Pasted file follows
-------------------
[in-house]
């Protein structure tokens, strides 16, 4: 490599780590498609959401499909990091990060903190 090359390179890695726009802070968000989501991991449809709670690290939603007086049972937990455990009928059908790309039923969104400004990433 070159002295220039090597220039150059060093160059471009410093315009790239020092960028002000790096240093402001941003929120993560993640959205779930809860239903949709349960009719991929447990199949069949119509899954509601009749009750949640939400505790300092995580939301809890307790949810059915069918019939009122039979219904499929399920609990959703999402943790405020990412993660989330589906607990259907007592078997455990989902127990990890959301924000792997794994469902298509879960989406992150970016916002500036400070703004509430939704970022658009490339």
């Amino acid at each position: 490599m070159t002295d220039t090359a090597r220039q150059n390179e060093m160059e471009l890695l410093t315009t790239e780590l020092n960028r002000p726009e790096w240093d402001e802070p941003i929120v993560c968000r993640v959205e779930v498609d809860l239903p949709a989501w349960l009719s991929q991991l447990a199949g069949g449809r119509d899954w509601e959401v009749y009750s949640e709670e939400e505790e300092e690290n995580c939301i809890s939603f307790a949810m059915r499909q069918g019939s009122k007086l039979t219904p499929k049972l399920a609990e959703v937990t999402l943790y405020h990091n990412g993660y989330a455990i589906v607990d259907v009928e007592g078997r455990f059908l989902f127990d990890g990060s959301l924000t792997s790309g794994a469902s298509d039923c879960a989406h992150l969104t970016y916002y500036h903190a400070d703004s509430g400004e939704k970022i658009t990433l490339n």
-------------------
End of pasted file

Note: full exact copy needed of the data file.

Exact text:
[in-house]
């Protein structure tokens, strides 16, 4: 490599780590498609959401499909990091990060903190 090359390179890695726009802070968000989501991991449809709670690290939603007086049972937990455990009928059908790309039923969104400004990433 070159002295220039090597220039150059060093160059471009410093315009790239020092960028002000790096240093402001941003929120993560993640959205779930809860239903949709349960009719991929447990199949069949119509899954509601009749009750949640939400505790300092995580939301809890307790949810059915069918019939009122039979219904499929399920609990959703999402943790405020990412993660989330589906607990259907007592078997455990989902127990990890959301924000792997794994469902298509879960989406992150970016916002500036400070703004509430939704970022658009490339």
């Amino acid at each position: 490599m070159t002295d220039t090359a090597r220039q150059n390179e060093m160059e471009l890695l410093t315009t790239e780590l020092n960028r002000p726009e790096w240093d402001e802070p941003i929120v993560c968000r993640v959205e779930v498609d809860l239903p949709a989501w349960l009719s991929q991991l447990a199949g069949g449809r119509d899954w509601e959401v009749y009750s949640e709670e939400e505790e300092e690290n995580c939301i809890s939603f307790a949810m059915r499909q069918g019939s009122k007086l039979t219904p499929k049972l399920a609990e959703v937990t999402l943790y405020h990091n990412g993660y989330a455990i589906v607990d259907v009928e007592g078997r455990f059908l989902f127990d990890g990060s959301l924000t792997s790309g794994a469902s298509d039923c879960a989406h992150l969104t970016y916002y500036h903190a400070d703004s509430g400004e939704k970022i658009t990433l490339n």